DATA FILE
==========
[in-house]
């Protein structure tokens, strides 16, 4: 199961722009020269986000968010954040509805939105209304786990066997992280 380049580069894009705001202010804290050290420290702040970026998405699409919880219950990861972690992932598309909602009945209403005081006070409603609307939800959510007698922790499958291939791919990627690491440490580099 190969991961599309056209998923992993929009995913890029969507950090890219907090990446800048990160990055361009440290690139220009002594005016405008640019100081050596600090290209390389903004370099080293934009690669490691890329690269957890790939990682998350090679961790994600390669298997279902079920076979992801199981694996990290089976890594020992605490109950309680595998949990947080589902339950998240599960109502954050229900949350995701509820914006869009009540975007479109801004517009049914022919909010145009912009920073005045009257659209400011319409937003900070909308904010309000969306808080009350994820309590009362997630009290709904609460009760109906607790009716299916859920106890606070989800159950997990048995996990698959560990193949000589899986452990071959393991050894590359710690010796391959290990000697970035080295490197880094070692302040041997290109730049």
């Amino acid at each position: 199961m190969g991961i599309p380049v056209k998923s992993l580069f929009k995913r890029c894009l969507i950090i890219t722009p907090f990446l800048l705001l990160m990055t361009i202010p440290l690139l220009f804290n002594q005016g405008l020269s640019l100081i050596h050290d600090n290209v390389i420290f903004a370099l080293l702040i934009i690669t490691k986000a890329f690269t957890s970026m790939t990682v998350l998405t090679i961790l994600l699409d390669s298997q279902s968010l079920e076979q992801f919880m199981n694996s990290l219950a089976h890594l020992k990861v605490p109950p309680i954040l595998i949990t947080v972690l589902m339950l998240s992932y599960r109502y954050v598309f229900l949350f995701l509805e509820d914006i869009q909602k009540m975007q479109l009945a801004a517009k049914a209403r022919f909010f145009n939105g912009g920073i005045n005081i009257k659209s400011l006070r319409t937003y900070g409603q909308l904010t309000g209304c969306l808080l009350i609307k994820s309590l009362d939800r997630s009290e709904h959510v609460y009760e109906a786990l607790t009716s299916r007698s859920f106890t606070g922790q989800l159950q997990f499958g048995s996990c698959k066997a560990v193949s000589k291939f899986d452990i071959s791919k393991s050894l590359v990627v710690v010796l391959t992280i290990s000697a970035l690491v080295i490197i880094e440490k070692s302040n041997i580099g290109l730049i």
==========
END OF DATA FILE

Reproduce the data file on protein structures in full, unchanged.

[in-house]
């Protein structure tokens, strides 16, 4: 199961722009020269986000968010954040509805939105209304786990066997992280 380049580069894009705001202010804290050290420290702040970026998405699409919880219950990861972690992932598309909602009945209403005081006070409603609307939800959510007698922790499958291939791919990627690491440490580099 190969991961599309056209998923992993929009995913890029969507950090890219907090990446800048990160990055361009440290690139220009002594005016405008640019100081050596600090290209390389903004370099080293934009690669490691890329690269957890790939990682998350090679961790994600390669298997279902079920076979992801199981694996990290089976890594020992605490109950309680595998949990947080589902339950998240599960109502954050229900949350995701509820914006869009009540975007479109801004517009049914022919909010145009912009920073005045009257659209400011319409937003900070909308904010309000969306808080009350994820309590009362997630009290709904609460009760109906607790009716299916859920106890606070989800159950997990048995996990698959560990193949000589899986452990071959393991050894590359710690010796391959290990000697970035080295490197880094070692302040041997290109730049």
């Amino acid at each position: 199961m190969g991961i599309p380049v056209k998923s992993l580069f929009k995913r890029c894009l969507i950090i890219t722009p907090f990446l800048l705001l990160m990055t361009i202010p440290l690139l220009f804290n002594q005016g405008l020269s640019l100081i050596h050290d600090n290209v390389i420290f903004a370099l080293l702040i934009i690669t490691k986000a890329f690269t957890s970026m790939t990682v998350l998405t090679i961790l994600l699409d390669s298997q279902s968010l079920e076979q992801f919880m199981n694996s990290l219950a089976h890594l020992k990861v605490p109950p309680i954040l595998i949990t947080v972690l589902m339950l998240s992932y599960r109502y954050v598309f229900l949350f995701l509805e509820d914006i869009q909602k009540m975007q479109l009945a801004a517009k049914a209403r022919f909010f145009n939105g912009g920073i005045n005081i009257k659209s400011l006070r319409t937003y900070g409603q909308l904010t309000g209304c969306l808080l009350i609307k994820s309590l009362d939800r997630s009290e709904h959510v609460y009760e109906a786990l607790t009716s299916r007698s859920f106890t606070g922790q989800l159950q997990f499958g048995s996990c698959k066997a560990v193949s000589k291939f899986d452990i071959s791919k393991s050894l590359v990627v710690v010796l391959t992280i290990s000697a970035l690491v080295i490197i880094e440490k070692s302040n041997i580099g290109l730049i």